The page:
It was learned by GPS tracking of migrating geese. They were analyzed in Germany, Denmark and the Netherlands during the New Year period. Thus it was determined that fireworks affect bird migration.
These are movement data from 347 geese for 8 consecutive years. On New Year’s Eve, the birds suddenly abandon their roosting sites. They fly to new areas farther away from human settlements. The disturbed birds rested two hours less and flew farther. Sometimes up to 500 kilometers without stopping.
The unusual behaviors did not end with the celebrations. Every day studied after the New Year, the geese spent more time foraging. They never returned to their original roosting sites.
Arctic migratory species were studied. They spend their winters in northern Germany, Denmark and the Netherlands. They have significant changes in winter behavior in response to fireworks. Normally, the geese would return to the same body of water for several nights. But on New Year’s Eve, when the fireworks were lit, the geese left their sleeping sites more frequently. They flew much farther and higher than on other nights.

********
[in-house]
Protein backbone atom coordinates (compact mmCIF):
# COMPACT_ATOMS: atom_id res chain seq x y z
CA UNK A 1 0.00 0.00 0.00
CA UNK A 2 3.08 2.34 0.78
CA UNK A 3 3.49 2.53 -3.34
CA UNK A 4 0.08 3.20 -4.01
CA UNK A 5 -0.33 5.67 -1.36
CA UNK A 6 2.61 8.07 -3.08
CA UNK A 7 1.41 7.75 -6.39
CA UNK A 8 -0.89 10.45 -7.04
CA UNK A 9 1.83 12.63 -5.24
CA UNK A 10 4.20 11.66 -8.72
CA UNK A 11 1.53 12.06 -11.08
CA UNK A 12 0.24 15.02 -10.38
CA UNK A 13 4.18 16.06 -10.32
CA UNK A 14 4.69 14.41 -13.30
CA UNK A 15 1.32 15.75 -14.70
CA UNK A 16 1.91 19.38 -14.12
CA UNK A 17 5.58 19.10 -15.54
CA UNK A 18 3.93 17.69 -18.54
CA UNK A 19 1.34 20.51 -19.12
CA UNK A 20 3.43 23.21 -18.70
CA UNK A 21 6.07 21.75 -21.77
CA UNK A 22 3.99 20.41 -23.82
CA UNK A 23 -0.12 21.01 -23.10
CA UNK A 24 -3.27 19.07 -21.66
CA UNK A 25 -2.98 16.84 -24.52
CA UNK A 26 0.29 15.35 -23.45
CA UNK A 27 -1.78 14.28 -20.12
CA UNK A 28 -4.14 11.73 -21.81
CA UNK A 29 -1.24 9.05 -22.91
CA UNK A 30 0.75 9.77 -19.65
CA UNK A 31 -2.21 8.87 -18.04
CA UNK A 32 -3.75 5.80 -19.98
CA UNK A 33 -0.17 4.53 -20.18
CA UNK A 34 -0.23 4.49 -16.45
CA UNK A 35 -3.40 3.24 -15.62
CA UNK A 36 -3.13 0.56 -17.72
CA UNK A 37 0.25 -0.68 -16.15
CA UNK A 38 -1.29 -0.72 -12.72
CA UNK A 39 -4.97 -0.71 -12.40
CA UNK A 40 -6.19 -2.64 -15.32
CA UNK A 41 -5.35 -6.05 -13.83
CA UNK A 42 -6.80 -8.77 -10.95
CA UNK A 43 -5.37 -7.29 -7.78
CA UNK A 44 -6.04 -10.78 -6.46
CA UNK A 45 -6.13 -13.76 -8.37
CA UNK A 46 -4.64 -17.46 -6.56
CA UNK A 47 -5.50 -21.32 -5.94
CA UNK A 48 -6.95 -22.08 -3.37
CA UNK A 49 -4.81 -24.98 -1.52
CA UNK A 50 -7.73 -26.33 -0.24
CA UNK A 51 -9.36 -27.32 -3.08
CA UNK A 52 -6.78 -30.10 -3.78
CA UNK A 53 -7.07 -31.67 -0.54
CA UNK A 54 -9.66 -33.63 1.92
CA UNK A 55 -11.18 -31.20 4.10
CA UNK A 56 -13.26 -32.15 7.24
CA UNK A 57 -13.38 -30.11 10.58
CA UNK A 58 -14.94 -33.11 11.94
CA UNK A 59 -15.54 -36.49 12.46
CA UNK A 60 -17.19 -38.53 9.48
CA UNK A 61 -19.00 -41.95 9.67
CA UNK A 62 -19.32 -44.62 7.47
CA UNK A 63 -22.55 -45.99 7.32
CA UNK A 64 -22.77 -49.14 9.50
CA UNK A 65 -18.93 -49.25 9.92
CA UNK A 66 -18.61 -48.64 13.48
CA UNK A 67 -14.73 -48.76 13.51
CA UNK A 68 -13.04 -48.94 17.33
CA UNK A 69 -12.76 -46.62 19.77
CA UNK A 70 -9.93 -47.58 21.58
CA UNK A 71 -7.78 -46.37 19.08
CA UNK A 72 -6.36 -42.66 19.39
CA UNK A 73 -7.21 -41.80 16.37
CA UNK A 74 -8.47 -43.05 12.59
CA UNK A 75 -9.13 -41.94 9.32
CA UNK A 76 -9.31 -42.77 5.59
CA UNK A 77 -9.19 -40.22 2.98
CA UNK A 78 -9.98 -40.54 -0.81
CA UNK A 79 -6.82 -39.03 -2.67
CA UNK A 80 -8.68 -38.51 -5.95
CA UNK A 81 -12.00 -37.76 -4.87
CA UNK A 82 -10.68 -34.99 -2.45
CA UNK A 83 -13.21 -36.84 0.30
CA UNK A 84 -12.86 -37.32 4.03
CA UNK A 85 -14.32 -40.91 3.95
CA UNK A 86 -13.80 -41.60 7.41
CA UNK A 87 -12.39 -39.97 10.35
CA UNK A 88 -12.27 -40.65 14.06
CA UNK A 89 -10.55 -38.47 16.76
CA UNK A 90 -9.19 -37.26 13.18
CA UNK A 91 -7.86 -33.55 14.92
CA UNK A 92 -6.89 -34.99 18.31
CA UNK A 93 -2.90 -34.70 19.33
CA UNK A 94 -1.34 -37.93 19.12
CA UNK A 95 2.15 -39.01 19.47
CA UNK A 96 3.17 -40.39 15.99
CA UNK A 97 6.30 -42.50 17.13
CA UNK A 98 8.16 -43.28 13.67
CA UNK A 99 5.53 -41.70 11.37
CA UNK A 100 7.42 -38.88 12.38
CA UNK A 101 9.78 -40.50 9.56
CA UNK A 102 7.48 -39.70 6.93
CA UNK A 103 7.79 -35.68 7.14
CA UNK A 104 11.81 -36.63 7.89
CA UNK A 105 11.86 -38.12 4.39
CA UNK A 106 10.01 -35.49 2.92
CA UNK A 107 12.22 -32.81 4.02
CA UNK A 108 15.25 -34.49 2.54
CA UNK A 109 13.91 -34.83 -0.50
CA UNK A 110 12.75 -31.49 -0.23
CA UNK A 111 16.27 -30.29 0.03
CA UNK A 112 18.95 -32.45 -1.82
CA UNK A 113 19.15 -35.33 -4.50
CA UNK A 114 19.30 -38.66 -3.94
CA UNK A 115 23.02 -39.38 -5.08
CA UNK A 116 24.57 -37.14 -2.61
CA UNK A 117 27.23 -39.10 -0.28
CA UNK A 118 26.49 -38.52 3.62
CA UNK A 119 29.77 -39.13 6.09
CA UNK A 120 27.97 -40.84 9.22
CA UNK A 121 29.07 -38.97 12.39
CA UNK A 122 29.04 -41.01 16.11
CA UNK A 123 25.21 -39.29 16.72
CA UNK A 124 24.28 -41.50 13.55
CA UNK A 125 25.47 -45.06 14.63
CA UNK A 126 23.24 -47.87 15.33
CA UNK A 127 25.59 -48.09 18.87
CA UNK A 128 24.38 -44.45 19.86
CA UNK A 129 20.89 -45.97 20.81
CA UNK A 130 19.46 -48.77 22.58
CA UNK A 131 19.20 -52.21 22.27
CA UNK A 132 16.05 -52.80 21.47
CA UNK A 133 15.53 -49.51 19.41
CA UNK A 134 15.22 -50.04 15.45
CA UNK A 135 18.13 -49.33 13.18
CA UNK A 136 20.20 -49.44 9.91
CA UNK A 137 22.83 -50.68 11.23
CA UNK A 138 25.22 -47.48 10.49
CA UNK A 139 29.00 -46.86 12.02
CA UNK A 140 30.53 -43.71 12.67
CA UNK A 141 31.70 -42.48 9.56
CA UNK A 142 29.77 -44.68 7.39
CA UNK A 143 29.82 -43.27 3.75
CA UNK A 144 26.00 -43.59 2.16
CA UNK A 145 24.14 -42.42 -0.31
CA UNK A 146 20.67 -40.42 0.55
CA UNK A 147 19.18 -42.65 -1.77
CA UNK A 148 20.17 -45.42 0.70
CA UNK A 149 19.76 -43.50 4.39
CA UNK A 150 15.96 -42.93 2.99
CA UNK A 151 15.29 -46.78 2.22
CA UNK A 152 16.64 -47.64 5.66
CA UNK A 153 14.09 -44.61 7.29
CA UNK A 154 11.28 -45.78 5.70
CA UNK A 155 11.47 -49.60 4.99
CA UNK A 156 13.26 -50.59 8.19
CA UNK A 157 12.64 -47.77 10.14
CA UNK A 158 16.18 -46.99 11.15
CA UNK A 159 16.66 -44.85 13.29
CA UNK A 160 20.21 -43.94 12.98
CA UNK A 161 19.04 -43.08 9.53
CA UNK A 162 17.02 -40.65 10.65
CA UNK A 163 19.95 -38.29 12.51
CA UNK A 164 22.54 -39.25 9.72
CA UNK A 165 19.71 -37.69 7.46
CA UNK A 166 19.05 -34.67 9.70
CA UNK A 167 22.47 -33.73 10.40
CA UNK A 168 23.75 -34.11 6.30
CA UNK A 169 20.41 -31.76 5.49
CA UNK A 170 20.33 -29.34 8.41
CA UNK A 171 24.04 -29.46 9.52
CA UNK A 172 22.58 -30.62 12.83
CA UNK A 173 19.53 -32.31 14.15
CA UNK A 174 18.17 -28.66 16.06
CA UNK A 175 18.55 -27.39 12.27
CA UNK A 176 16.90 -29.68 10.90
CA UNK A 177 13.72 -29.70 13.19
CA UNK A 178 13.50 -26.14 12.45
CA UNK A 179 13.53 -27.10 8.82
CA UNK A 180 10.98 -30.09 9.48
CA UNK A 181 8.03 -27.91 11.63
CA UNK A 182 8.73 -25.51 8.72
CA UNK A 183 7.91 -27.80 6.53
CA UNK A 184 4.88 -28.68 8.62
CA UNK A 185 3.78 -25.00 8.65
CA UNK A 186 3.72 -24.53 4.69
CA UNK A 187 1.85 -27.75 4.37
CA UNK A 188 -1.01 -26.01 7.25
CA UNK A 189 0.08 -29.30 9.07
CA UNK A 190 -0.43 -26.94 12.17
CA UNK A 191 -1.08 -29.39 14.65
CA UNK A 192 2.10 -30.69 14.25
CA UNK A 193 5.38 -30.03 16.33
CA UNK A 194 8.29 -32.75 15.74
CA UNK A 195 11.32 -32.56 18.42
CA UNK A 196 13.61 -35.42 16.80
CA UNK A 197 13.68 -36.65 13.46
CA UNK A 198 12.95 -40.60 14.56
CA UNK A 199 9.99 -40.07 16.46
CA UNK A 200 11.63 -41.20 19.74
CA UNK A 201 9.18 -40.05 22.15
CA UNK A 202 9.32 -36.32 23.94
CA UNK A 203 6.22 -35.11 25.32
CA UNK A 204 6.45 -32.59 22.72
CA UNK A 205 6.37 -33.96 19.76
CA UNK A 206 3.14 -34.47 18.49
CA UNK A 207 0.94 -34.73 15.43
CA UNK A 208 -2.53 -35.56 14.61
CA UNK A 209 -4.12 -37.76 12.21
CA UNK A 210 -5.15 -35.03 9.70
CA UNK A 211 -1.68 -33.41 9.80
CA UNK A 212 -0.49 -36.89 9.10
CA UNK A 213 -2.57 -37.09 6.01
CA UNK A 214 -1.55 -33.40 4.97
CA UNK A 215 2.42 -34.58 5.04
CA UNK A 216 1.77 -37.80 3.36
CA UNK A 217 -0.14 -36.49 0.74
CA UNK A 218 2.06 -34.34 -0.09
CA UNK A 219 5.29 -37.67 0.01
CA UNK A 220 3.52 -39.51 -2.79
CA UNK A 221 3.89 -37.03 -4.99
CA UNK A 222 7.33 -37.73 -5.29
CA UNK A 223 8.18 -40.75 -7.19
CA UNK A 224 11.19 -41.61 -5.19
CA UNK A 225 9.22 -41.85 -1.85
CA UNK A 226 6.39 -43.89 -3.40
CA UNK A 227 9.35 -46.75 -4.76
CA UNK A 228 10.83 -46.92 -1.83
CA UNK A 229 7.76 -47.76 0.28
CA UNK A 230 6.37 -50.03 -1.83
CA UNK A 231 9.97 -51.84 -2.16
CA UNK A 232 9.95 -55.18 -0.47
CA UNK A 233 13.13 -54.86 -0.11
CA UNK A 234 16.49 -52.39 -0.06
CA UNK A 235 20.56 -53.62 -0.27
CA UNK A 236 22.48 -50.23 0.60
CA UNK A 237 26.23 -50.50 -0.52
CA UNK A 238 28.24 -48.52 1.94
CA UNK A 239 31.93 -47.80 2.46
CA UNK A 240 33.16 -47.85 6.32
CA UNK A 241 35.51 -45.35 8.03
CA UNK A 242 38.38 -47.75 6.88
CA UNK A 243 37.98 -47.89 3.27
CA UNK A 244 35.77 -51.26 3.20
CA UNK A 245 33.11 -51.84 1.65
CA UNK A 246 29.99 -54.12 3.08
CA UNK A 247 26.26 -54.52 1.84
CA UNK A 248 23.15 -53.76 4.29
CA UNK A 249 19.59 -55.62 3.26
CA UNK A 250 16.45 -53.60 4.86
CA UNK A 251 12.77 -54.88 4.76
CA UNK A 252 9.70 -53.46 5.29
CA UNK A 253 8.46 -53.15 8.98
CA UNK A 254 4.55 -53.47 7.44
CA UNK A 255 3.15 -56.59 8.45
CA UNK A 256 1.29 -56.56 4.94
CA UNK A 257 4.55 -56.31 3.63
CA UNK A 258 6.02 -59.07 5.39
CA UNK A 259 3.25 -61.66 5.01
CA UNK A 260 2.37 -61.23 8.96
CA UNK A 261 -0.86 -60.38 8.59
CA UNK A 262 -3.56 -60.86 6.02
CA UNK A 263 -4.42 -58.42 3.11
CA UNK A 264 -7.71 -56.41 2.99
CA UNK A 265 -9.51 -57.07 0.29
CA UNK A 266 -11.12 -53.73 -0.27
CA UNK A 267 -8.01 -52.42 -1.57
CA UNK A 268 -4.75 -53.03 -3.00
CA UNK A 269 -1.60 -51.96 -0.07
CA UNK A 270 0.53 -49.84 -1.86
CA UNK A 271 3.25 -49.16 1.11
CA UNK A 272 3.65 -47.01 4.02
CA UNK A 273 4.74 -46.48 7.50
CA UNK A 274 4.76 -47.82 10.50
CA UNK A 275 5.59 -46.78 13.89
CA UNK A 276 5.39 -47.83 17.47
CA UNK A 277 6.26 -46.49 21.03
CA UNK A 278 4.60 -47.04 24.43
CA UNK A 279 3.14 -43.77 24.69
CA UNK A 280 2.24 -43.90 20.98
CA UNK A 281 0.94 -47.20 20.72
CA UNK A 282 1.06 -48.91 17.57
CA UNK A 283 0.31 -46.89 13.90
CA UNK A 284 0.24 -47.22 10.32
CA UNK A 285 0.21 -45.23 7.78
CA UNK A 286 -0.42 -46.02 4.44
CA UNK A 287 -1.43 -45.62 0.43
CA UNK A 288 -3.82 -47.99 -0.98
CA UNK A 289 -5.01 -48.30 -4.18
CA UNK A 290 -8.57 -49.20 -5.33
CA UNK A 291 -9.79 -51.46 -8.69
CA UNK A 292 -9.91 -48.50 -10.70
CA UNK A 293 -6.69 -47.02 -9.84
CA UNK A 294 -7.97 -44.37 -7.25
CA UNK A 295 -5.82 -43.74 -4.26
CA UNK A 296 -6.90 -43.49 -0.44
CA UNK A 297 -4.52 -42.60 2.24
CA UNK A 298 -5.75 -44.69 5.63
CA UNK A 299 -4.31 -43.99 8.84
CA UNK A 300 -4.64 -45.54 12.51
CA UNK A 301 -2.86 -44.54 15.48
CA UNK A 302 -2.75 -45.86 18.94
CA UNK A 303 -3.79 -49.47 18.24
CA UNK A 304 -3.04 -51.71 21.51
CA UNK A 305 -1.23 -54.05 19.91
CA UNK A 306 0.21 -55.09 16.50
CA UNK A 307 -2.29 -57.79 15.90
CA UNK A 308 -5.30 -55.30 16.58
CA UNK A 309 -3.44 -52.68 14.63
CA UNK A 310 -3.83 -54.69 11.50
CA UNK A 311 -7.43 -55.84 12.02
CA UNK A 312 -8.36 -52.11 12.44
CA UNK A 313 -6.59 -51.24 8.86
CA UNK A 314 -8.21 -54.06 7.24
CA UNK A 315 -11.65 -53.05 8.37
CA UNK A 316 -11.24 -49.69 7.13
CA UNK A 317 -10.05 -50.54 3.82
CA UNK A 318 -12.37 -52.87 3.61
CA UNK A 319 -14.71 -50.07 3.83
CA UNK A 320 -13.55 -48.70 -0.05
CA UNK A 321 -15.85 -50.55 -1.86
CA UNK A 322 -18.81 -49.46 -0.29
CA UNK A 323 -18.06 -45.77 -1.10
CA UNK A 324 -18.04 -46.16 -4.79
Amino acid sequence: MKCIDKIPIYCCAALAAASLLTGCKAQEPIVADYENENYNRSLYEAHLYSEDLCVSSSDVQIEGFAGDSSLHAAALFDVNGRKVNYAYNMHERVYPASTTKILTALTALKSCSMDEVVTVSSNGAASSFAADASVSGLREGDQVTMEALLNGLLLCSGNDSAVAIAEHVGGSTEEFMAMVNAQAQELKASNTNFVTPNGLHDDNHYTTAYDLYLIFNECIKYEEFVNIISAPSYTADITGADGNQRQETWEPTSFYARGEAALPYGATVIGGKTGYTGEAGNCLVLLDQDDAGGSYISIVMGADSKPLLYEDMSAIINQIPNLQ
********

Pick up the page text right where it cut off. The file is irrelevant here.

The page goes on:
“It’s shocking,” Andrea Kölzsch, a researcher at the Max Planck Institute for Animal Behavior, says in a statement. “Some flew hundreds of kilometers in a single night. Distances they would normally only fly during migration.”
“We found that birds are abandoning their roosting sites and choosing places farther away from people. They are trying to escape the fireworks,” says Kölzsch.
It’s not just the immediate response to the fireworks. The birds also ate more and moved less in the 12 days after New Year’s Eve. “They compensate for the extra energy they expended during the night of the fireworks,” says Bart Nolet. He is a senior researcher at the Netherlands Institute of Ecology. This is the first study to prove that fireworks affect bird migration. The human footprint is always present, modifying the courses of nature.